Opinion: The healthy debate over Canada’s new drinking guidance

Feb 24 2023, 1:00 pm

Written for Daily Hive by Andrea Seale, who is the CEO of the Canadian Cancer Society


Over the last few weeks, alcohol took front and centre stage across international news networks as the Canadian Centre on Substance Use and Addiction released the new Canada’s Guidance on Alcohol and Health.

The buzz was un-ignorable, sparking lively debates. Given how deeply embedded into our social fabric alcohol has become, this isn’t surprising.

In fact, these conversations – heated or not – are crucial to the success of the guidance as they lead to each person having a new piece of information to consider when they reach for that drink.

One of the key goals of the new guidance is to help people make informed decisions for their health. Yes, the guidance gives a clear picture of the serious health effects of alcohol and says that less alcohol is better.

But for the first time, national health guidance has taken a whole health approach, giving people a holistic picture of alcohol-related health risks. It’s not about prohibition – it’s about empowerment and helping each one of us to make the best decision for ourselves with evidence-based, easy-to-understand information.

This is a significant shift from many public health campaigns of the past that took more of a “no tolerance” approach. It’s even a shift from the alcohol guidelines last updated over a decade ago, which divided public health experts and cancer control communities with drinking recommendations that exceeded safe amounts for cancer risk reduction.

This new guidance leads with a compassionate focus and commitment to reducing stigma, providing health information and advice based on expert knowledge, evidence, and data across a wide range of health concerns.

If we expect people to change their drinking behaviour, we first must provide credible, unbiased information about alcohol’s health risks. With that knowledge, people can make informed decisions on whether to drink and how much.

That’s something every Canadian deserves. 

The new guidance is a strong start, but it will only be effective if it reaches Canadians. The more voices we have talking about the guidance, the more progress we can make toward preventing cancer and other health consequences of alcohol.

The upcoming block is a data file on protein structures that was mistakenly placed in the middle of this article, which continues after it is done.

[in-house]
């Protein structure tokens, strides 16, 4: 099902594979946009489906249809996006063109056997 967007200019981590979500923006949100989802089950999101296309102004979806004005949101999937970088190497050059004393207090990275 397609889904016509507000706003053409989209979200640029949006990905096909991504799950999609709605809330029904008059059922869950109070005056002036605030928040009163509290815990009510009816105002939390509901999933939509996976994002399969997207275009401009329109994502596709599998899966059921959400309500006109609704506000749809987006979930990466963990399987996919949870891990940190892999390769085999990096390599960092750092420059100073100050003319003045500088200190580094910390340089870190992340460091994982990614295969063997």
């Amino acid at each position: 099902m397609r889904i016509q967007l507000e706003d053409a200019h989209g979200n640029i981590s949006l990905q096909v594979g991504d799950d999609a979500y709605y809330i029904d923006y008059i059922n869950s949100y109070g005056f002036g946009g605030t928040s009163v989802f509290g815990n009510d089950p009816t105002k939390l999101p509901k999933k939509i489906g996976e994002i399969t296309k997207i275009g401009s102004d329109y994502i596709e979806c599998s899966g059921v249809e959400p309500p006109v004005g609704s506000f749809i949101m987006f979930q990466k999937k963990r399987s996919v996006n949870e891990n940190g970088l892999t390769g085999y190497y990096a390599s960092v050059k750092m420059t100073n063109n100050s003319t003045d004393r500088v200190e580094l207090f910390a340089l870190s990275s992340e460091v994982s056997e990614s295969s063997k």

The troubling reality is that most people either aren’t aware of the detrimental health effects of alcohol or aren’t keen to listen. In fact, over 40% of Canadians are not aware that alcohol consumption increases the risk of cancer and most don’t realize they are drinking unsafe amounts.

Alcohol is classified as a Group 1 carcinogen and is estimated to be one of the top three causes of cancer deaths worldwide. Drinking any type of alcohol increases your risk for at least nine different types of cancer: oral, pharyngeal, laryngeal, breast, colorectal, esophageal, liver, stomach, and pancreatic cancers.

In 2015, an estimated 3,300 new cancer cases diagnosed in Canada were due to alcohol consumption and if that trend continues, the number will triple by 2042.

But, if everyone in Canada who reported drinking daily reduced the number of drinks by one a day, we could prevent tens of thousands of new cases of cancer. 

Despite these sobering statistics, most people don’t treat alcohol like the cancer-causing substance that it is. As much as some may not want to admit it, this needs to change. The less alcohol you drink, the lower your risk of cancer. 

The first step is to start the conversation, which has been ignited by the release of the new guidance. To keep the dialogue going, we need strong leadership from governments to endorse the guidelines and make policy changes around alcohol that promote population health and promote education of the risks of alcohol, including mandatory labelling.

We need community organizations, who share our commitment to health promotion and disease prevention, to help amplify this important life-saving and life-changing information. And we need people to keep talking.

We need to normalize socializing without alcohol or with less alcohol because we all have a right to know about the health and safety of the products we buy and consume so that we can make informed decisions for ourselves.

If you are ready to learn more, check out Canada’s Guidance on Alcohol and Health.

Try keeping track of your drinks to get a better understanding of exactly how much you’re drinking. Start by setting reasonable goals if giving up alcohol altogether doesn’t feel realistic to you. If you want to kickstart a change today, consider taking on the challenge of an alcohol-free month.

Whatever you decide to do, I hope we all keep talking. A simple conversation may just end up helping someone make a healthier decision that could have a life-long impact.

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